By Bobby Tanzilo Senior Editor/Writer Published Sep 03, 2020 at 9:02 AM

The name Slim McGinn is immediately recognizable to most Milwaukeeans, thanks to the three bar/restaurants that have borne the name of this longtime Brew City figure.

In mid-August, McGinn, a Wauwatosa native, hung up his apron, closing his last restaurant – located in Brookfield (another on Bluemound Road bears his name but has not been his for 13 years now) – and decided to retire.

The former McGinn's in Brookfield quickly reopened under new ownership as Bobby's Bar.

Having started in the bar business while a student at Marquette University in the mid-1970s, McGinn has seen a lot of changes and he’s spent many long days managing staff, buying supplies, cooking in the kitchen and pouring pints behind the bar.

As most publicans will tell you, the best part of the job is the people. And, for McGinn, that includes the many people that worked for him and carried lessons learned to their own places.

Franky Creed and Slim McGinn. (PHOTO: Slim McGinn)

Among them, he names Sarah Jonas of Cafe Lulu; Jeff Dobbe and Marty Wey, who own and operate McGinn’s on Bluemound; Franky Creed who owns The Newport and Creed’s Foggy Dew; Brian Cummings at the Country Club; Linda Sackett of O’Lydia’s; Dan Della of the Social House; Jeff Jackson who runs the ECR Pub in Belmont, California; and Shelley Sincere and KC Swan, the husband and wife team (they met at Slim’s!) that own the Swinging Door Exchange.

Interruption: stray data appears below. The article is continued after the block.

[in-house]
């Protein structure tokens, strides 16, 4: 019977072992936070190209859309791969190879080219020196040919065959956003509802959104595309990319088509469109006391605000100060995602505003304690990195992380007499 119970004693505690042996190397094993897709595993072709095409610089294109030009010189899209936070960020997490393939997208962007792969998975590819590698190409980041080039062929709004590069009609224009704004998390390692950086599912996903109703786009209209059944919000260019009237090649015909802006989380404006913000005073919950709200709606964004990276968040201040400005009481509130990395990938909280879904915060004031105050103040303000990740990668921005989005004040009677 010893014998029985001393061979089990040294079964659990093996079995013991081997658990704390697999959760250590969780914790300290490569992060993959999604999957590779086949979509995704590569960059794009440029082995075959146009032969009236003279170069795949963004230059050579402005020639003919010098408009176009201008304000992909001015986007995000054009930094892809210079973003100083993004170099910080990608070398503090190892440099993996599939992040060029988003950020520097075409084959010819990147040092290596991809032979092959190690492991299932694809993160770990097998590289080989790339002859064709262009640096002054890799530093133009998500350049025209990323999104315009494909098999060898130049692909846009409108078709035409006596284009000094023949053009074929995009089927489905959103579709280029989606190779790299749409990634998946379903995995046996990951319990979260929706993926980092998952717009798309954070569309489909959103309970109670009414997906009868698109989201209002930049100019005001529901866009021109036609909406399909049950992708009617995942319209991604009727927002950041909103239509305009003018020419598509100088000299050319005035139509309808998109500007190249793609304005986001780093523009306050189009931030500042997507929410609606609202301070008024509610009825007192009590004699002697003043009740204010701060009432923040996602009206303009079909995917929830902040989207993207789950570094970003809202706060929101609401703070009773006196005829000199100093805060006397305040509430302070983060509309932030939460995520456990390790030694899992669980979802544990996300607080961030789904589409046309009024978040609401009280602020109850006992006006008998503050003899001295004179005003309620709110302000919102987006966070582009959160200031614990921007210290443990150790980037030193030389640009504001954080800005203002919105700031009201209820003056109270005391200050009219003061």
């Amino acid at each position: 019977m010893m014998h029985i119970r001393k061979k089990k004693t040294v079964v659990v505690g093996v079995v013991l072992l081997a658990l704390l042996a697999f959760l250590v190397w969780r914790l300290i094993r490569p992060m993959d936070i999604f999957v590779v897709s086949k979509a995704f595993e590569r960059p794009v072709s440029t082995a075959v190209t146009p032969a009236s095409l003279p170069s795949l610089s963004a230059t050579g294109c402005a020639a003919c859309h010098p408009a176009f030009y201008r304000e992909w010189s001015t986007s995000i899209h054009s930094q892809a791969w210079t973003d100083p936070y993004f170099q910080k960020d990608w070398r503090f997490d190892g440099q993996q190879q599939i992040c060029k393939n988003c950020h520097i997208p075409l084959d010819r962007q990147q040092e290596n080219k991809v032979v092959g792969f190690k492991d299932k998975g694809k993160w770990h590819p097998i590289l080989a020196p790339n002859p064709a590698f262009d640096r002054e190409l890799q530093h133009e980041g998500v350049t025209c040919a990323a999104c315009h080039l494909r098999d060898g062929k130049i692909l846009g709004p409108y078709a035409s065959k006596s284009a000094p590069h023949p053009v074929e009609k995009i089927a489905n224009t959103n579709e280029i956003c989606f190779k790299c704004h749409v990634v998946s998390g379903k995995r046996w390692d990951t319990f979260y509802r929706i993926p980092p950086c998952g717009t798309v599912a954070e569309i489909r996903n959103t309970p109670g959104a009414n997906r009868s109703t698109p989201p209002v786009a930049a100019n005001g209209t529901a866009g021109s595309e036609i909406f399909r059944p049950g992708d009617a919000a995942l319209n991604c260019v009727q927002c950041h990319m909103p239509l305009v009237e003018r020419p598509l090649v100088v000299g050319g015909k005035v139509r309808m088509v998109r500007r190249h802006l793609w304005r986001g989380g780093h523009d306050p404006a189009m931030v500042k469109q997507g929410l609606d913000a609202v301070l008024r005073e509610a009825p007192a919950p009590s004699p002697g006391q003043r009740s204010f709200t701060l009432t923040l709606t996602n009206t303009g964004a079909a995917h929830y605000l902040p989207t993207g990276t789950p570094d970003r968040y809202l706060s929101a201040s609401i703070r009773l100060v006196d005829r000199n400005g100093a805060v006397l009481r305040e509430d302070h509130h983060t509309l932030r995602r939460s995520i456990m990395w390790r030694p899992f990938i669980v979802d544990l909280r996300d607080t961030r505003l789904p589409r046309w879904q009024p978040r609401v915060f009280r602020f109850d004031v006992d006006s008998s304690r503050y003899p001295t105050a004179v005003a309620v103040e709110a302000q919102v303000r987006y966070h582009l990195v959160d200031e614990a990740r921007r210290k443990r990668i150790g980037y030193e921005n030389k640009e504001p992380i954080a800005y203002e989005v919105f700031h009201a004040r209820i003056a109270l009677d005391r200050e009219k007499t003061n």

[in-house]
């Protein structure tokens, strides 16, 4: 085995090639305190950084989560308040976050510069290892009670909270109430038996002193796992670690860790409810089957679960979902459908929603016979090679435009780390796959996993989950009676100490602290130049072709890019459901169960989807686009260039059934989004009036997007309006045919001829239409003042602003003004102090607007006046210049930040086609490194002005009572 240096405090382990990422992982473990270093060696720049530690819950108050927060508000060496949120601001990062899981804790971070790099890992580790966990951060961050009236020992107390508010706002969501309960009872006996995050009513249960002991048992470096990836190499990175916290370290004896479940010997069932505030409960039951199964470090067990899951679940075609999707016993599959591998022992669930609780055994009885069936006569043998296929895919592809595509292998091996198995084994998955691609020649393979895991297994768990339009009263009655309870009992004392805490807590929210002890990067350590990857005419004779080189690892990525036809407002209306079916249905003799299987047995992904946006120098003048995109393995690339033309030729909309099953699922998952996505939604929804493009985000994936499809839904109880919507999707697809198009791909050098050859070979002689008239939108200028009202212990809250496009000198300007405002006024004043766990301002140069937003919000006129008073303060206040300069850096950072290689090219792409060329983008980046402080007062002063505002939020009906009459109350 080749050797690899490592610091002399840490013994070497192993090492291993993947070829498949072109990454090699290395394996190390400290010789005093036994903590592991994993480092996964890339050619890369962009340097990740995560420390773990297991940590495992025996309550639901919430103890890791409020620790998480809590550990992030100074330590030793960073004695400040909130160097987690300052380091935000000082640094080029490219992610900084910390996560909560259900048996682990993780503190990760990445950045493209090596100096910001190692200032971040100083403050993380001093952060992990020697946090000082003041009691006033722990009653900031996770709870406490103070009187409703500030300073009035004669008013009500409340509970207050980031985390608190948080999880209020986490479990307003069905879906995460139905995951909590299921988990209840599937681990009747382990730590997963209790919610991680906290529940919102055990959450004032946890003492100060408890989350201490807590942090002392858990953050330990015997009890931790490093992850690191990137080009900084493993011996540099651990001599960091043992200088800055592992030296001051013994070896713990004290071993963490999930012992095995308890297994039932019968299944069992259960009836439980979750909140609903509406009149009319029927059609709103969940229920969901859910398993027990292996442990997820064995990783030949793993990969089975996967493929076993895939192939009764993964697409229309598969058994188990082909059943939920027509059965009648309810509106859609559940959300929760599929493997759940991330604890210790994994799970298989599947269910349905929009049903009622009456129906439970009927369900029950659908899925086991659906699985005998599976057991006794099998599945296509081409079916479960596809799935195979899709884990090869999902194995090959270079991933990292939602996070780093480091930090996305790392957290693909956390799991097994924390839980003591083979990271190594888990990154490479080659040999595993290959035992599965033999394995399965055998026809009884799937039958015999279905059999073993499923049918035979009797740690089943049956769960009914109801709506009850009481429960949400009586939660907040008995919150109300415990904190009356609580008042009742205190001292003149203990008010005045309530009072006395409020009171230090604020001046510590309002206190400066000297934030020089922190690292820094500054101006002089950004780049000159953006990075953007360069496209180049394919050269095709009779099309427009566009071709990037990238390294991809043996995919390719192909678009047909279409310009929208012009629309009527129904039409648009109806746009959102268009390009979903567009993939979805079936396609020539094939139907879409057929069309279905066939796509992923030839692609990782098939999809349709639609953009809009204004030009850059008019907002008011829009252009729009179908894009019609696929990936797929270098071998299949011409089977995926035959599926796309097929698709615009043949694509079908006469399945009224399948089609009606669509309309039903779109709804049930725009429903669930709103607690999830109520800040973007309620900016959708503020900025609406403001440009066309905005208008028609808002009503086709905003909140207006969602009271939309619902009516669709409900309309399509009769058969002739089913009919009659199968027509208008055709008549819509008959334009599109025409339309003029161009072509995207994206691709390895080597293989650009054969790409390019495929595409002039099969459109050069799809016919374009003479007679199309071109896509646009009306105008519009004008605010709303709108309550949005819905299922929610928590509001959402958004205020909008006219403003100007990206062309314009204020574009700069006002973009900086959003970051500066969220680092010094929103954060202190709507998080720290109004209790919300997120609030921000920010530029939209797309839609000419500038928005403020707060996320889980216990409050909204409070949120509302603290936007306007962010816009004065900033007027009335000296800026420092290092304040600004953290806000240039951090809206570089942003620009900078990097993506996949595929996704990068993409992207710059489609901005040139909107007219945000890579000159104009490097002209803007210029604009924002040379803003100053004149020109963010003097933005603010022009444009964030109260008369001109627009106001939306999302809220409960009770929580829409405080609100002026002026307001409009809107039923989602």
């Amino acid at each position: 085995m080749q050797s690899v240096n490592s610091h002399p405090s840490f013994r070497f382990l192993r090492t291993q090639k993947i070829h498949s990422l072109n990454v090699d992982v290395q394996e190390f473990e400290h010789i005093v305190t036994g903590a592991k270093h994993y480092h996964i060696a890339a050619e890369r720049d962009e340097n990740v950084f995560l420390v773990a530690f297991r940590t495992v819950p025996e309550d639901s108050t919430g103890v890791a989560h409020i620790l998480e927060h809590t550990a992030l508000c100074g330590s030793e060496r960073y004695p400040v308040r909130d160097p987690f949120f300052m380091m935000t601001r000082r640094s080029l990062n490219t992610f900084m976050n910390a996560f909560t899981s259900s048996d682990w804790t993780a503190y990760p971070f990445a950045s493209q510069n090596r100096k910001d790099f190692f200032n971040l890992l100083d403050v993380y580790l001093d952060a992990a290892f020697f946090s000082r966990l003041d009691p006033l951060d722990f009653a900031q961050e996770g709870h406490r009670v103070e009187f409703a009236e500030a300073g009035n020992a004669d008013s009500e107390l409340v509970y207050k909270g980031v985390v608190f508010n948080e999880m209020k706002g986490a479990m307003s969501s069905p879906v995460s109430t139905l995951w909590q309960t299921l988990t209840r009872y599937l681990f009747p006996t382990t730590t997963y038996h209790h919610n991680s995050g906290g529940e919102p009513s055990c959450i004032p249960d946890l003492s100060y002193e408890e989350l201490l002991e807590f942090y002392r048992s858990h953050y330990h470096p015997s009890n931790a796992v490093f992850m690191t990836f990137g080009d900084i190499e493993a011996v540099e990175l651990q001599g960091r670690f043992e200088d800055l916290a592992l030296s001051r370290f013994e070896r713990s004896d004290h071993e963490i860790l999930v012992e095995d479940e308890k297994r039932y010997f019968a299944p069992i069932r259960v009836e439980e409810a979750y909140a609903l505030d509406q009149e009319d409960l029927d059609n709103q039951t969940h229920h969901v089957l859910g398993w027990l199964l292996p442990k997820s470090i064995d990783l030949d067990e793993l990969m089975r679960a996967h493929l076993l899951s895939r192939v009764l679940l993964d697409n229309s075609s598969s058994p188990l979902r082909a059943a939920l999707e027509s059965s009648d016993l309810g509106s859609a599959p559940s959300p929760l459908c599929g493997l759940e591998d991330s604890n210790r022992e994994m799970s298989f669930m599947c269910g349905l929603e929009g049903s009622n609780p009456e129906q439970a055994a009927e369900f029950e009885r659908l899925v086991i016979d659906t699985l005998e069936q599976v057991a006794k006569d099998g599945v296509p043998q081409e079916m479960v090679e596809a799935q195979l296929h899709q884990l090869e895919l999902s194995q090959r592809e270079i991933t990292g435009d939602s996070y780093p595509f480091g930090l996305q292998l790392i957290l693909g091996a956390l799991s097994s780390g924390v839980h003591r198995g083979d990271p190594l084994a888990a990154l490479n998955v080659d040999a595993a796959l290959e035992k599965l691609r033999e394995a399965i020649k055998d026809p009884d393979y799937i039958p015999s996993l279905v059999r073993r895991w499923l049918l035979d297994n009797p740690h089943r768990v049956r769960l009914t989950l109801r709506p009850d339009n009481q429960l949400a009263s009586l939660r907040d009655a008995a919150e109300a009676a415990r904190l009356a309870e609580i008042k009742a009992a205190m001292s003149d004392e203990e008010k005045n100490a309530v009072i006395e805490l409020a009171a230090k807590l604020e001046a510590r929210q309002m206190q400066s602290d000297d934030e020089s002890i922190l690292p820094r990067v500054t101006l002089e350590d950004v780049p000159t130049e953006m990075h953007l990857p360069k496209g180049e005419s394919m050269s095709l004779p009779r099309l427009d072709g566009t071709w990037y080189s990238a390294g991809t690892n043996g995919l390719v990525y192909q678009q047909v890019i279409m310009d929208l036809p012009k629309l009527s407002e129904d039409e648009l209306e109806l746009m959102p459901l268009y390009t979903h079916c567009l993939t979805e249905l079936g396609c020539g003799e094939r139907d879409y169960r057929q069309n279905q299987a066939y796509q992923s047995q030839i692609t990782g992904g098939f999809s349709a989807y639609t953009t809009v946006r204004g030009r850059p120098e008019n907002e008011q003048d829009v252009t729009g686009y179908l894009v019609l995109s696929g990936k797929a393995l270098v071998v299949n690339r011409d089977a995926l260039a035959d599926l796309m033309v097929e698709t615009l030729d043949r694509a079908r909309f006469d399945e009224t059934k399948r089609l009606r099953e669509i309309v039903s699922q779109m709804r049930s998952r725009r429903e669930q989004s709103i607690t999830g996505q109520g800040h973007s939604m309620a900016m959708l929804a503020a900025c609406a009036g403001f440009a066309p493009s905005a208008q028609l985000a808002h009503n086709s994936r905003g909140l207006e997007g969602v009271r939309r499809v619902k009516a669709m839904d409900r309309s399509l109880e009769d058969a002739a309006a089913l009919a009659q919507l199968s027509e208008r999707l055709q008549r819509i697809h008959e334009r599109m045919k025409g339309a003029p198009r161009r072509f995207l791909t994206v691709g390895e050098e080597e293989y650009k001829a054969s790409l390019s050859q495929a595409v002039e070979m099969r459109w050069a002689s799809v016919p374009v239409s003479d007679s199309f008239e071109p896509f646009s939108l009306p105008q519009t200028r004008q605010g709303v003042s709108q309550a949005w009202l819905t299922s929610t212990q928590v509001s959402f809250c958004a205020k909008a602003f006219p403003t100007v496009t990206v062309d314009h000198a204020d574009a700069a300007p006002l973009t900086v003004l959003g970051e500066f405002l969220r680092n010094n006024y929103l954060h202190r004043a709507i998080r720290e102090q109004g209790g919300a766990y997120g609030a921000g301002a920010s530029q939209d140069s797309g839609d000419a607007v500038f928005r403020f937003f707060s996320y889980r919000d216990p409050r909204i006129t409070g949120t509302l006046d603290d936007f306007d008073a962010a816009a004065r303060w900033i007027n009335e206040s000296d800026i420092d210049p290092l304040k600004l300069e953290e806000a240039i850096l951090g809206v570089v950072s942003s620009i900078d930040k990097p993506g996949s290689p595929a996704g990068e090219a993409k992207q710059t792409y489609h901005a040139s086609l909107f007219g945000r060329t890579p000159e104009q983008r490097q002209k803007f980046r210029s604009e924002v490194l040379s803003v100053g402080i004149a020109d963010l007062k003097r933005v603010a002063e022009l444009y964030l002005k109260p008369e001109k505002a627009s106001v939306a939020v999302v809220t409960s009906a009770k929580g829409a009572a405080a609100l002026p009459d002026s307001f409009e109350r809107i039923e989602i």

For years, McGinn and his wife, Jane Fox, have led bi-annual pub tours of Ireland, which is something he plans to resume doing once the travel restrictions brought on the pandemic are lifted.

We decided to ask McGinn about his long career and sat down with him on the patio at the Colectivo on 68th and Wells Street, in a neighborhood that’s long been associated with the McGinn family.

OnMilwaukee: I think it'd be interesting to talk about all the different places you've run, places you've worked, but tell me about the decision to retire? Why now?

Slim McGinn: Honestly, the staff isn't there anymore. The work ethic isn't there anymore.

Is it related to the pandemic at all?

Oh no, it was even before that. I was ready to go within the last couple of years. And typically what I had done in the past was ... my place on Bluemound was my second place. I had two guys that were running it, they bought me out. My place Downtown, we had a woman come in and work for me for the (State) Fair and said she had worked in a bar and really missed it. So she came, worked for me there. And bought me out there.